Cherry Saturday, Oct. 14, 2017

It’s Adopt-a-Shelter-Dog Month.

Oh, come on, you knew I’d go for this one.  Seriously, there are marvelous dogs (and cats) in shelters all over the world that just need love, food, exercise, and expensive vets. In return, a dog will give you an alarm system, a body guard,, a warm body to cuddle, and unconditional adoration.  Best deal in the world.  

Go to or your local shelter.  That’s where Milton, Veronica, Mona, and Lyle came from (Bernie and Lucy came from the pound, Rosie was a gift one of my classes got from the pound [Melissa Copher, I keep losing your e-mail address, but I’ll never forget you]), and through that website you can even search by breed and your area.  

Don’t do it for the dogs (although they deserve it), do it for you.  




14 thoughts on “Cherry Saturday, Oct. 14, 2017

  1. Most of the breeds also have breed rescue groups so if you’re looking for something specific you can usually find it that way.

    I have two dogs at the moment. Technically, they’re rescues but since I got them as puppies I don’t describe them that way. Smart, healthy and fun mutts.

    I will suggest you only get one dog at a time. I got two on the same weekend and now know every dog sport known to man. Tired dogs are good dogs.

  2. I can vouch for the expensive vets, the property damage, the costs of dog sitters, etc., but also for the devoted love and the alarm system.

    My sister adopted a nine month old puppy ten years ago. The puppy came horribly sick from the shelter, which refused to help with vet care. The vet bill, first of many, was around $3,000, if memory serves, but the dog pulled through.

    Over the ten years, she’s grown into a sturdy dog who resembles a cross between a Rottweiler and a Doberman. She’s eaten shoes, scratched the floors, and loved her family with all her being.

    She’s dug holes in the yard and loved her family with all her being.

    When she was just a few years old, she drove off a gang of burglars that crowbarred open the front doors of several houses on their block, but was turned back from my sister’s door after meeting her fierce, brave, full-toothed defense.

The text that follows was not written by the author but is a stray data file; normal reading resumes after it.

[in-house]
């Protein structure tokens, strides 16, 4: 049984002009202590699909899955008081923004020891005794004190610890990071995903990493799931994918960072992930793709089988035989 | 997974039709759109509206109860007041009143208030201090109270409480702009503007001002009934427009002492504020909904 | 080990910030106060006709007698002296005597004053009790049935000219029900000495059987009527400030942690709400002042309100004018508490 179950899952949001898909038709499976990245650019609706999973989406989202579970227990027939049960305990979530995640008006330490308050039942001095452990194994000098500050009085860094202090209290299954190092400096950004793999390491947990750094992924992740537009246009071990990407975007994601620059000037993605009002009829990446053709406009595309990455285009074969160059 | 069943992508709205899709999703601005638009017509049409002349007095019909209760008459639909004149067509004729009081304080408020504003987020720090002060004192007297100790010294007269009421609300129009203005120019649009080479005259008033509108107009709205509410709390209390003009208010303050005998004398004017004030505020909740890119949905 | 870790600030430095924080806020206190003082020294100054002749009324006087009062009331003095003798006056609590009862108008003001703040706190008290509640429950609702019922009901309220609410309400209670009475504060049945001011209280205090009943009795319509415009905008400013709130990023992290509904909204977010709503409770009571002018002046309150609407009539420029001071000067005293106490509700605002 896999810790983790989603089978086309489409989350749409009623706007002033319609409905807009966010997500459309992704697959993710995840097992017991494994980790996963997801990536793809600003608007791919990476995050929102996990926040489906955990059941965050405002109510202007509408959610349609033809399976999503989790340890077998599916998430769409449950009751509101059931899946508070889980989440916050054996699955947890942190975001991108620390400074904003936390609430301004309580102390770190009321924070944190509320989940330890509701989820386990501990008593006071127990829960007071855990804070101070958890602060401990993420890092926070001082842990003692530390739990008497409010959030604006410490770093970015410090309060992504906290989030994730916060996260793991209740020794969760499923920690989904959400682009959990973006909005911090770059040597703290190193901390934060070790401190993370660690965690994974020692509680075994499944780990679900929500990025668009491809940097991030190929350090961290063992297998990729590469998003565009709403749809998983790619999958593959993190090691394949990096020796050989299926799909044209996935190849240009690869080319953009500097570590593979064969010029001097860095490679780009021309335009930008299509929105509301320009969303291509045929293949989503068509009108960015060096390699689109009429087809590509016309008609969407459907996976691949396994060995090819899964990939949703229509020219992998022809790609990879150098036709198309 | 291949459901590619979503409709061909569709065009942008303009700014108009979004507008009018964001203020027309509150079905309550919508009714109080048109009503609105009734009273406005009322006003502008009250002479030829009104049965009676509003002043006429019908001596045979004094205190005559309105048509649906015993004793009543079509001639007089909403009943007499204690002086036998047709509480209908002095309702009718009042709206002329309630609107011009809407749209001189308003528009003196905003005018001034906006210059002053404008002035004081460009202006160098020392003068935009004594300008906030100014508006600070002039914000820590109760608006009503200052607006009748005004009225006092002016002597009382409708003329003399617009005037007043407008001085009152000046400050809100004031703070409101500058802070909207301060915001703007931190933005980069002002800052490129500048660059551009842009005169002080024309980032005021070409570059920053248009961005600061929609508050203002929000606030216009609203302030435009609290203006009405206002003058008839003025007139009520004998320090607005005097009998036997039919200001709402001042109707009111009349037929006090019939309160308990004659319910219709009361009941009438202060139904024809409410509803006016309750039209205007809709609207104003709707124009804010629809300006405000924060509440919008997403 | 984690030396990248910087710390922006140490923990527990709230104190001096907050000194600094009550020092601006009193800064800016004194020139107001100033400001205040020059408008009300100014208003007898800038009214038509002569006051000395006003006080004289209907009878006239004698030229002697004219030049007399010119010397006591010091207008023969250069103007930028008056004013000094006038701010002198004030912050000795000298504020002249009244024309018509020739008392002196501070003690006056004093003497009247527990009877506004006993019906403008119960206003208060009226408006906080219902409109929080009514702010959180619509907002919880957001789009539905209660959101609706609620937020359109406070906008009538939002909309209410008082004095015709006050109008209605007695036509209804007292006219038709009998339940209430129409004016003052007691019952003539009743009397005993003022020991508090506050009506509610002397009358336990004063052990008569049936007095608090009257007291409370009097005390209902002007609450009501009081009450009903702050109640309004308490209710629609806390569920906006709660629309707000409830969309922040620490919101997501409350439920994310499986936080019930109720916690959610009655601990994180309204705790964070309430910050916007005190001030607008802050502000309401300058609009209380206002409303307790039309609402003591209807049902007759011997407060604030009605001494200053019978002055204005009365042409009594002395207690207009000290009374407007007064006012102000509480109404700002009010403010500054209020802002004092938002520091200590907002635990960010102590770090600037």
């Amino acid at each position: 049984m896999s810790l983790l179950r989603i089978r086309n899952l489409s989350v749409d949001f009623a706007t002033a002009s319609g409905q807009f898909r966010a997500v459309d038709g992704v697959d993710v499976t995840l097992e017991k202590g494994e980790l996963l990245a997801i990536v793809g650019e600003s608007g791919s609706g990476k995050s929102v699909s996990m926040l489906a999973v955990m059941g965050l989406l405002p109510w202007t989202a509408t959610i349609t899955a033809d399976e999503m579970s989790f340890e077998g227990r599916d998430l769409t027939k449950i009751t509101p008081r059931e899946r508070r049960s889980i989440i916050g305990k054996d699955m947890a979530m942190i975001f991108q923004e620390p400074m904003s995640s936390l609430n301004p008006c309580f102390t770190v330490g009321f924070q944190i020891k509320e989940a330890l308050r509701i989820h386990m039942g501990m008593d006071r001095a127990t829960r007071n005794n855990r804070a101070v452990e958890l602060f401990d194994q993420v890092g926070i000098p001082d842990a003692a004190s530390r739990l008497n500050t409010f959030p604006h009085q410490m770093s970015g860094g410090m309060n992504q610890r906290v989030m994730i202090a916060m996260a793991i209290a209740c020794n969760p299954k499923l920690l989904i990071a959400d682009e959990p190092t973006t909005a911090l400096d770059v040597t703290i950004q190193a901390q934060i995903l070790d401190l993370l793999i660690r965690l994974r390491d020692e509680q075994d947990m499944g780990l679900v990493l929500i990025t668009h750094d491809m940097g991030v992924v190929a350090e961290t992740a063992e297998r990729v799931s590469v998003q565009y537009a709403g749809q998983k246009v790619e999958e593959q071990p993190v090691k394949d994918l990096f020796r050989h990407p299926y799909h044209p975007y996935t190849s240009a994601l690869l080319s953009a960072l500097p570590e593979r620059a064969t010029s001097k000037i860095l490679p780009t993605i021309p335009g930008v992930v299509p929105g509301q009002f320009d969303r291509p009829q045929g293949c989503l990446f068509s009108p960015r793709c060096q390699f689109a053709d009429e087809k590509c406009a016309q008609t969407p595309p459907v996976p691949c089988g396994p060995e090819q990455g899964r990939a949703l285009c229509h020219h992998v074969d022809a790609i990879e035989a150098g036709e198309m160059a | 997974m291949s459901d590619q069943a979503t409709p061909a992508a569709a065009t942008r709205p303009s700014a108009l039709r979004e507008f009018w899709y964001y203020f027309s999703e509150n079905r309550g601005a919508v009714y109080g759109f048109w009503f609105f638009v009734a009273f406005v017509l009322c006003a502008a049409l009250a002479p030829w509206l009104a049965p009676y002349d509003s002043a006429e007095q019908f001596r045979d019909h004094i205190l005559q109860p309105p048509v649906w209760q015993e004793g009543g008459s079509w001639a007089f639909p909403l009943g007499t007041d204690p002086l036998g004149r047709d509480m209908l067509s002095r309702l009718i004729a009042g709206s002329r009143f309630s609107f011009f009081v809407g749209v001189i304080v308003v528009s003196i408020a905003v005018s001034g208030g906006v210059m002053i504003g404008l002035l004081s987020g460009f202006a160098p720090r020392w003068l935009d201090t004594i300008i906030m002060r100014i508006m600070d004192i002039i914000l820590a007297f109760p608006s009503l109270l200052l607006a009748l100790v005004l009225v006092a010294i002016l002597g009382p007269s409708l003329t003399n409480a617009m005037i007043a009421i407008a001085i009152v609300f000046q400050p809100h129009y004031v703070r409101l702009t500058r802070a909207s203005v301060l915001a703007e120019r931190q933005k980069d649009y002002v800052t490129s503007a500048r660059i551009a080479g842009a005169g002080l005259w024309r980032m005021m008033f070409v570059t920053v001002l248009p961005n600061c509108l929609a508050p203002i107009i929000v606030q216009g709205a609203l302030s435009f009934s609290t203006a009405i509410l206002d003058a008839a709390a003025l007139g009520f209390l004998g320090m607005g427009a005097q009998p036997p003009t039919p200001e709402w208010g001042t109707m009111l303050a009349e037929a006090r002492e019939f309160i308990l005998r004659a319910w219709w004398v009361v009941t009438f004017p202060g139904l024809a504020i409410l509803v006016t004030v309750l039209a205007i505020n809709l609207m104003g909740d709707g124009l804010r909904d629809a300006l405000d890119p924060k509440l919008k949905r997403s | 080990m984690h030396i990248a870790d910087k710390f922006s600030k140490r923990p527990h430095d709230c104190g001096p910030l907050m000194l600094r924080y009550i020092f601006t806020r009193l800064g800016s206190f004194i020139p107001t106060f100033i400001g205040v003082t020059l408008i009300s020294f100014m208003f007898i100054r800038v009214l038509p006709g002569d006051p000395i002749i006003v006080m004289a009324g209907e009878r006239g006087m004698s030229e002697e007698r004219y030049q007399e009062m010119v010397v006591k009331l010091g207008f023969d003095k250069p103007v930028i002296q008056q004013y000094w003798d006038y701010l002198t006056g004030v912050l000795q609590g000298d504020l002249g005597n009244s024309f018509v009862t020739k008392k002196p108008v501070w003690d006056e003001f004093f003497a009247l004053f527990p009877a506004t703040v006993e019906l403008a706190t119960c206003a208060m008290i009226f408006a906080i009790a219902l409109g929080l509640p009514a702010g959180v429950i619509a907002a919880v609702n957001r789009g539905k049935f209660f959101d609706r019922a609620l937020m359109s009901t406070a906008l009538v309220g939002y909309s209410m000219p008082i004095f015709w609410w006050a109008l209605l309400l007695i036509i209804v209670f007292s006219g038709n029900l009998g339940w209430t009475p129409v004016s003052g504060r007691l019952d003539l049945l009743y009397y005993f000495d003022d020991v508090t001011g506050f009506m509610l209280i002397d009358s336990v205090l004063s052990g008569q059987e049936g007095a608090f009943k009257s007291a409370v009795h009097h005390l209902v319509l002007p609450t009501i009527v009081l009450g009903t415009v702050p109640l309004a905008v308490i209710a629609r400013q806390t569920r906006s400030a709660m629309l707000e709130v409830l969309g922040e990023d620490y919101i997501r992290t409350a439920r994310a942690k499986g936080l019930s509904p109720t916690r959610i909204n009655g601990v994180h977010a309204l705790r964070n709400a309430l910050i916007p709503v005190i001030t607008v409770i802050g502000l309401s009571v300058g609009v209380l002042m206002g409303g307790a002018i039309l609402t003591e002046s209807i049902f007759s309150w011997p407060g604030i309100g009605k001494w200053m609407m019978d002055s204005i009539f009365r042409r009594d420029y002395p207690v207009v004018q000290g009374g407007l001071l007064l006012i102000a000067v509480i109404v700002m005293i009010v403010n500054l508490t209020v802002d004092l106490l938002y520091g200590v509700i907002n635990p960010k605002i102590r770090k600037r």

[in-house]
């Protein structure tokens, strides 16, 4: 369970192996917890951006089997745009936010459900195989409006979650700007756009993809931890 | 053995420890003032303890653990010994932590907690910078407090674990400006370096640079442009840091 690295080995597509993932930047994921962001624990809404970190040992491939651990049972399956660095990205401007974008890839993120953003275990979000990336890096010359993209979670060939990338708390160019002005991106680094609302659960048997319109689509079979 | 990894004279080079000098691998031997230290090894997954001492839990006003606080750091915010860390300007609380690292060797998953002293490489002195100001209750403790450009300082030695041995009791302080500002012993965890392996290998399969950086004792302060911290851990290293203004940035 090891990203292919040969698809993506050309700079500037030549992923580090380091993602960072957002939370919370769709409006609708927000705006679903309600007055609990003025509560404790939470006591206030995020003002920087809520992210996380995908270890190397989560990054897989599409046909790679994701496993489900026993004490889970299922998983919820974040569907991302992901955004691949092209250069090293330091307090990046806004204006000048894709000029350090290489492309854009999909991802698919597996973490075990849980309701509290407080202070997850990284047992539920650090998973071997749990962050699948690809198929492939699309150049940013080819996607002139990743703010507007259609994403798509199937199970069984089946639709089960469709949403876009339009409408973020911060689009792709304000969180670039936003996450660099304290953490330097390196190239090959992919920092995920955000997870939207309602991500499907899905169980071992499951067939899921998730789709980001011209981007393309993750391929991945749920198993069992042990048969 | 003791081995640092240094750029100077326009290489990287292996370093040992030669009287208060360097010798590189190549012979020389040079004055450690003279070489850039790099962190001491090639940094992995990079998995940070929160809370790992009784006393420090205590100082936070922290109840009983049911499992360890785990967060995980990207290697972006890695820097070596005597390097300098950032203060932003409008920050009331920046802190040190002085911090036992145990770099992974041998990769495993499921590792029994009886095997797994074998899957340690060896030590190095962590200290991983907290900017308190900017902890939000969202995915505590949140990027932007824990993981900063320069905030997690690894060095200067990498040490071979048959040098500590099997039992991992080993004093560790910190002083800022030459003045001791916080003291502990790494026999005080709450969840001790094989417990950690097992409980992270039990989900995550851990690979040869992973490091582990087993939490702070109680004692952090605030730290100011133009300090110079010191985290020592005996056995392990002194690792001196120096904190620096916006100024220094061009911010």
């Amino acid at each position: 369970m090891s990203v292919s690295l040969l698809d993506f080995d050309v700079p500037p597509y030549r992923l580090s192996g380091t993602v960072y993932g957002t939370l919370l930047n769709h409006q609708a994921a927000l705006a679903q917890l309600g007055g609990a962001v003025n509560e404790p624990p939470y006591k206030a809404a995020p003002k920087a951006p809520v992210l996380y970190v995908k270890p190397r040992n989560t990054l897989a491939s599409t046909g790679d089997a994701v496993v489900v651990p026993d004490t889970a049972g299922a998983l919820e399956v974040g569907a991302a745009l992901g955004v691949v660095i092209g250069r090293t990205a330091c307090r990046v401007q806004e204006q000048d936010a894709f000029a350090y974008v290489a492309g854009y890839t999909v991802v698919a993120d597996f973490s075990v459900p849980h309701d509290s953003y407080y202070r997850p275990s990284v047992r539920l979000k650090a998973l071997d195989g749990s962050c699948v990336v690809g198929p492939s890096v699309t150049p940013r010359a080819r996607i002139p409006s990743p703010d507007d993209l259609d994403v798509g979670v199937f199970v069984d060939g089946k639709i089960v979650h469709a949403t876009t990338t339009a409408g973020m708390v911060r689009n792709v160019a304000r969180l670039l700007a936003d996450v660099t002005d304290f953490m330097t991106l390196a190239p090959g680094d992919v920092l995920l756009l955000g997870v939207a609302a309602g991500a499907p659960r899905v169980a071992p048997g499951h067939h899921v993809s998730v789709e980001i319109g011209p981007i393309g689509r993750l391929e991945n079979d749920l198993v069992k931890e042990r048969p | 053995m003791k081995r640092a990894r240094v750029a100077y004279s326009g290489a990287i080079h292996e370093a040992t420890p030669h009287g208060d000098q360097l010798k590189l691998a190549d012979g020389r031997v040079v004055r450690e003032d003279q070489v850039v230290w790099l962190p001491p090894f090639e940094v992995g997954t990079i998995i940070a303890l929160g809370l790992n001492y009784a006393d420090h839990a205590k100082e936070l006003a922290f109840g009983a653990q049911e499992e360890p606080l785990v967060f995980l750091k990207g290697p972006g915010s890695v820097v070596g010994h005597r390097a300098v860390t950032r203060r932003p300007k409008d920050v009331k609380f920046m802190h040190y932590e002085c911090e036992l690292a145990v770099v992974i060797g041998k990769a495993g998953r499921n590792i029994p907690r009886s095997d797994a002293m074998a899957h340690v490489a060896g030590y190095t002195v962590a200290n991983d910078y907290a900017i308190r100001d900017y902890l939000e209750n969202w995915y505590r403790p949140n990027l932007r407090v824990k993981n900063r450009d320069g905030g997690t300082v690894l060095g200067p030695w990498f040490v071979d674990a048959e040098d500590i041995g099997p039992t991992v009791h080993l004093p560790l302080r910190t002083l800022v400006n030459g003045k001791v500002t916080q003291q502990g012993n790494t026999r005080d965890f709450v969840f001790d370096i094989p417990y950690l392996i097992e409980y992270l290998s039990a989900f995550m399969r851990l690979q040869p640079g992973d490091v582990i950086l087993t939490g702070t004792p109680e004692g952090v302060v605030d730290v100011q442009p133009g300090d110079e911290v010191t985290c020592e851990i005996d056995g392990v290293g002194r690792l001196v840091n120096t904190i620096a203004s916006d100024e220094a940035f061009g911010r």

She’s slept near them every night. Greeted them with utter joy every time they come home. Carried home poison oak from her walks in the woods. Put her chin gently on their knees at dinner.

    And a couple months ago she drove off a second would-be burglar, who had to make a quick exit over the back fence.

    1. I once had a wolfhound mix – sweetest dog in the world. Until the night some drunk teenager crossed the street to approach me. It took everything I had to hold that dog back from him. He seemed harmless but he must have frightened me because she was going to tear him to pieces.

      He scurried away.

      Right now, the generic brown dog loves people but looks scary. The Aussie mix loves people but is far more protective. I walk as late as I like with these two.

  3. Some people weren’t able to look after their dog. They put him up for sale online. We bought him. Best beloved ever. Since he was getting into fights with their other dog, we feel quite sure we rescued him.

    Best bit about rescue dogs? They rescue you right back.

  4. Tall Boy has been making very small, very quickly denied but still there noises about getting another dog. There was a 4-5 month old puppy at our boarding kennel when we dropped Charlie and Jasmine off on Thursday and TB wanted to steal him when we picked ours up. He also blushed when I told him that the ticket price for a Halloween event we are going to is a food bank donation or a donation to the rescue we got Jasmine from. Fingers crossed we will have a new pup by Christmas.

  5. Emma is our 12.5 year old rescue and she has been a joy and a delight from the first moment she chose me. Angus – now past 13 – still wonders what she’s for when he wants all our attention, but she makes a point of sitting on his butt to snuggle anyway. (They’re both 85-90 lbs so competition for butt space is fun to watch.) Our landlord looked very concerned when she asked their ages, and told me it would be a good time to get a puppy, but the vet bills over the years have been impressive so we want to make sure we can take care of the two we have until they don’t need us anymore before we commit to the next rescue. That said, I am itching to bring another couple home anyway. In an ideal world I’d have a full six-pack 😉